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Boosting the Traceability of ASEAN Fish and Fishery Products through the eACDS.
15/10/20 02:34PM
Kongpathai Saraphaivanich, Namfon Imsamrarn and Yanida Suthipol. Fish for the people, 2019, volume 17, number 3.
Abstract: Considering that illegal, unreported and unregulated (IUU) fishing had been threatening the sustainability of fisheries in the world and since IUU fishing had also been occurring in Southeast Asia, discussions had been conducted in several regional fora during the mid 2000s that came up with regional consensus in addressing the issues on IUU fishing. As a result, the ASEAN-SEAFDEC Resolution (RES) and Plan of Action (POA) on Sustainable Fisheries for Food Security for the ASEAN Region Towards 2020 was adopted to serve as framework for the ASEAN Member States (AMSs) and SEAFDEC in planning for the necessary actions that would address among other concerns, the issues on IUU fishing in the region. Guided therefore by RES#8 encouraging SEAFDEC and AMSs to: “Foster cooperation among ASEAN Member Countries and with international and regional organizations in combating IUU fishing,” RES#19 to: “Support the competitiveness of the ASEAN fish trade through the development of procedures and programs that would certify, validate or otherwise indicate the origin of fish to reflect the need for traceability, sustainable fishing practices and food safety, in accordance with international and national requirements,” POA# 21 on the need to “Strengthen regional and national policy and legislation to implement measures and activities to combat IUU fishing, including the development and implementation of national plans of action to combat IUU Many of the Southeast Asian countries are major producers of fish and fishery products from marine capture fisheries. In fact, the Southeast Asian total production from marine capture fisheries had been annually contributing about 20.7% to the world’s total production from marine capture fisheries during the period from 2012 to 2016 (Table 1). Moreover, FAO (2018) also reported that the top 20 major producing countries from marine capture fisheries in 2016 included five Southeast Asian countries, namely: Indonesia, Viet Nam, Philippines, Thailand, and Myanmar (Table 2). The increasing global demand for marine fish and fishery products had therefore been fulfilled by the production from fishing, and promote the awareness and understanding of international and regional instruments and agreements through information dissemination campaigns,” and POA# 60 to “Develop traceability systems, with mechanisms as needed to certify or validate the information, for the whole supply chain, and establish regulations and enforcement schemes in line with international standards. Align Member Countries’ inspection systems and incorporate strengthened port inspections in the process as a means to improve inspection systems,” SEAFDEC in collaboration with the AMSs developed in 2015 the “ASEAN Guidelines for Preventing the Entry of Fish and Fishery Products from IUU Fishing Activities into the Supply Chain.” In support of the implementation of ASEAN Guidelines in the AMSs, the “ASEAN Catch Documentation Scheme” or ACDS for marine capture fisheries was established by SEAFDEC as a management tool for combating IUU fishing and enhancing the competitiveness of the ASEAN fish and fishery products in the region. Undertaken by SEAFDEC Marine Fishery Resources Development and Management Department (SEAFDEC/MFRDMD) in cooperation with SEAFDEC Training Department (SEAFDEC/TD) and with support from the AMSs, the ACDS concept was designed to enhance the traceability of marine capture fisheries in the AMSs, covering not only the domestic trade but also international trade.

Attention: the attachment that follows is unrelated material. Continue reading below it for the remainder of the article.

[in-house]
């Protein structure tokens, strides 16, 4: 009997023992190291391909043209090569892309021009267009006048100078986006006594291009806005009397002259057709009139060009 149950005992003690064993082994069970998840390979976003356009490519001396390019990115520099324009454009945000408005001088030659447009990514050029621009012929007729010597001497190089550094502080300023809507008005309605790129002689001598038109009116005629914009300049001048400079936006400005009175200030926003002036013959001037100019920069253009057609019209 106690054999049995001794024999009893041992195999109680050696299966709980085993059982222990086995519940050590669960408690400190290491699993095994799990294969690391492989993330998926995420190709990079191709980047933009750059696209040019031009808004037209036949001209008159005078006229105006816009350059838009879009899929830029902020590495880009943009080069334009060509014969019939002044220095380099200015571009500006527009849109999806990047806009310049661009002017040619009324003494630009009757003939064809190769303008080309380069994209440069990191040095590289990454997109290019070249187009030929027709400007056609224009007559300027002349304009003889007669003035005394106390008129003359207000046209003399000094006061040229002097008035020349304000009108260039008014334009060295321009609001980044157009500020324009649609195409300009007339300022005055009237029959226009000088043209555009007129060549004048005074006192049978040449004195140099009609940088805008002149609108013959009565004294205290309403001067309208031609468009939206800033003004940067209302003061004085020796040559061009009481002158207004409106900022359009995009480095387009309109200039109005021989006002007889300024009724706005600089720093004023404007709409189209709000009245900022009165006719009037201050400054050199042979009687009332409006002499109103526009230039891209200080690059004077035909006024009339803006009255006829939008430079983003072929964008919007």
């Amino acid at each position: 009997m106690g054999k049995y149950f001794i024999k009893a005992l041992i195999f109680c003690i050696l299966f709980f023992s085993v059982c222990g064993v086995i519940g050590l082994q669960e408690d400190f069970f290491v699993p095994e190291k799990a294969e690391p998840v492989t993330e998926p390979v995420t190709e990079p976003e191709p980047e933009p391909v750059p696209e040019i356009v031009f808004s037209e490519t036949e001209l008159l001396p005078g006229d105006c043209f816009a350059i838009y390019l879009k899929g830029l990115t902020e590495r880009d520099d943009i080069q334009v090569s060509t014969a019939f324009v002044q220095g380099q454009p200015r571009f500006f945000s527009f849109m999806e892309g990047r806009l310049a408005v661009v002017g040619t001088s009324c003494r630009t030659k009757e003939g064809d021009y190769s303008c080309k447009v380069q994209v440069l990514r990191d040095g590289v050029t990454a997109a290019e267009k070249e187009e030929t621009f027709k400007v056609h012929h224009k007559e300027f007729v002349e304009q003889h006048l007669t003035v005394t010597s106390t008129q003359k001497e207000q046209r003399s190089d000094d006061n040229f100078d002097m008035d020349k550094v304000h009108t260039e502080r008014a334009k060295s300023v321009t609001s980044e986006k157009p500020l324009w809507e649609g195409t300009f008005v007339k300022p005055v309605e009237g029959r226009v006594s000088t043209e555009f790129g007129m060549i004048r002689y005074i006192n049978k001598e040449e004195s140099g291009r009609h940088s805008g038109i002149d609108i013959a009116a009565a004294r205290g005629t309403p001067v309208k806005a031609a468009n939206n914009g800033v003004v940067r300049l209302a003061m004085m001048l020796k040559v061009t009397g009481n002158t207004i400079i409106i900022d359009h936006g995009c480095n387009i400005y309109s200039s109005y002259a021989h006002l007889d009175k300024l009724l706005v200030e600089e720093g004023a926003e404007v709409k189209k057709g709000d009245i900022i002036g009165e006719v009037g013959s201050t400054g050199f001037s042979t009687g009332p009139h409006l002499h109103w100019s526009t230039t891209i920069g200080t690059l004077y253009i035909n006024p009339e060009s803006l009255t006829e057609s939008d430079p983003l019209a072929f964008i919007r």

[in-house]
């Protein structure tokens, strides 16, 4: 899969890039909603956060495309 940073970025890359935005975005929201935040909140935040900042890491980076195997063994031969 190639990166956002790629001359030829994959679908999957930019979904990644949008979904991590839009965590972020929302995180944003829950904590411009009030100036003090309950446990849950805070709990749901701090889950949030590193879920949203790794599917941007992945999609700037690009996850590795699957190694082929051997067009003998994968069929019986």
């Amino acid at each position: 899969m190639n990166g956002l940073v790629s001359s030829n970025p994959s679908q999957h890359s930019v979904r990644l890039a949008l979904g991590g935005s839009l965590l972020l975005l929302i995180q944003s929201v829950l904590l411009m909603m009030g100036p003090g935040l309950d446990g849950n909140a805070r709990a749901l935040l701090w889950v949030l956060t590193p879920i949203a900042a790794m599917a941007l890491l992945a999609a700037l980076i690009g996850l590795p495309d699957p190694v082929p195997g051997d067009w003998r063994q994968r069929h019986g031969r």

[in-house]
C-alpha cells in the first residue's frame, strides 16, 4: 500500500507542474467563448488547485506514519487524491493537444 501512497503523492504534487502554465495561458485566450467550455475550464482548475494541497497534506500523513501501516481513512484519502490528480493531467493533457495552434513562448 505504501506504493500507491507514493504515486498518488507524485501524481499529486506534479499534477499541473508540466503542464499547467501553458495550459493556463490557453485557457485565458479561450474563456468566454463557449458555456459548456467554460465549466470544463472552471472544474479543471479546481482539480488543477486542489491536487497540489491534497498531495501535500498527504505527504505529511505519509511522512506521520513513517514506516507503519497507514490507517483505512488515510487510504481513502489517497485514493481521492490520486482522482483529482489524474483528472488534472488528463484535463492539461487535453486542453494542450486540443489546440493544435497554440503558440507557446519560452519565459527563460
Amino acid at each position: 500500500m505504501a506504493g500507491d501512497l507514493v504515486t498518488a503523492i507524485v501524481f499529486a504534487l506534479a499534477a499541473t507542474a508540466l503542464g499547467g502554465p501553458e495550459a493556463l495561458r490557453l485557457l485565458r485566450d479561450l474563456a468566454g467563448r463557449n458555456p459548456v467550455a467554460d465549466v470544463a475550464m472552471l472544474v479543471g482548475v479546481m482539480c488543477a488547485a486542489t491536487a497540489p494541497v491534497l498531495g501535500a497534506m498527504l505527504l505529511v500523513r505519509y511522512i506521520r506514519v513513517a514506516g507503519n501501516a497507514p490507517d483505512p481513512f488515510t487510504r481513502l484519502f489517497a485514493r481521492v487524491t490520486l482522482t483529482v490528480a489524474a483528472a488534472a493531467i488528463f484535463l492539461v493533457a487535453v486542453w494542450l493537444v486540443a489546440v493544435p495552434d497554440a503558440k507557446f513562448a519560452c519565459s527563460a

Free full text http://repository.seafdec.org/bitstream/handle/20.500.12066/5797/17-3-P23-28.pdf.
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